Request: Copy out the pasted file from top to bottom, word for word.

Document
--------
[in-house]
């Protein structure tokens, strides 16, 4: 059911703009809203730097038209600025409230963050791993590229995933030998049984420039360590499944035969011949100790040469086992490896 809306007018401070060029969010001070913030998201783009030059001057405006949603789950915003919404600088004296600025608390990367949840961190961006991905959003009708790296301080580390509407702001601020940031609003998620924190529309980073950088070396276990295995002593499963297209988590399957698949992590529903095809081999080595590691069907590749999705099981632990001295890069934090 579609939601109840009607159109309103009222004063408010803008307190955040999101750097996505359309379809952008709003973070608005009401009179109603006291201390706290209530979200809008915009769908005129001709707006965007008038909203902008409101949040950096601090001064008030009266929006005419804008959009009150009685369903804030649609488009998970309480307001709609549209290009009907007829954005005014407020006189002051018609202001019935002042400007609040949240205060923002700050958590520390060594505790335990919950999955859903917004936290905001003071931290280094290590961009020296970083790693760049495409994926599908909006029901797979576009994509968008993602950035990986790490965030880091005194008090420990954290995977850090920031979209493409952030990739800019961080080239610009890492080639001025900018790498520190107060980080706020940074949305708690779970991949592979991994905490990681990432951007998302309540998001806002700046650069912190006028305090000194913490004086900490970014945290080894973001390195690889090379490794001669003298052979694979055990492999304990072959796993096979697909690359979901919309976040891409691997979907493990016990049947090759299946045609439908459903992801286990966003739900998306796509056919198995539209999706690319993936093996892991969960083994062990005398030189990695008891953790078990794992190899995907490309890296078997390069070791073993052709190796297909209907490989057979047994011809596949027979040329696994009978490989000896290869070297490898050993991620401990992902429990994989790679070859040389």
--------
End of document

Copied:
[in-house]
């Protein structure tokens, strides 16, 4: 059911703009809203730097038209600025409230963050791993590229995933030998049984420039360590499944035969011949100790040469086992490896 809306007018401070060029969010001070913030998201783009030059001057405006949603789950915003919404600088004296600025608390990367949840961190961006991905959003009708790296301080580390509407702001601020940031609003998620924190529309980073950088070396276990295995002593499963297209988590399957698949992590529903095809081999080595590691069907590749999705099981632990001295890069934090 579609939601109840009607159109309103009222004063408010803008307190955040999101750097996505359309379809952008709003973070608005009401009179109603006291201390706290209530979200809008915009769908005129001709707006965007008038909203902008409101949040950096601090001064008030009266929006005419804008959009009150009685369903804030649609488009998970309480307001709609549209290009009907007829954005005014407020006189002051018609202001019935002042400007609040949240205060923002700050958590520390060594505790335990919950999955859903917004936290905001003071931290280094290590961009020296970083790693760049495409994926599908909006029901797979576009994509968008993602950035990986790490965030880091005194008090420990954290995977850090920031979209493409952030990739800019961080080239610009890492080639001025900018790498520190107060980080706020940074949305708690779970991949592979991994905490990681990432951007998302309540998001806002700046650069912190006028305090000194913490004086900490970014945290080894973001390195690889090379490794001669003298052979694979055990492999304990072959796993096979697909690359979901919309976040891409691997979907493990016990049947090759299946045609439908459903992801286990966003739900998306796509056919198995539209999706690319993936093996892991969960083994062990005398030189990695008891953790078990794992190899995907490309890296078997390069070791073993052709190796297909209907490989057979047994011809596949027979040329696994009978490989000896290869070297490898050993991620401990992902429990994989790679070859040389």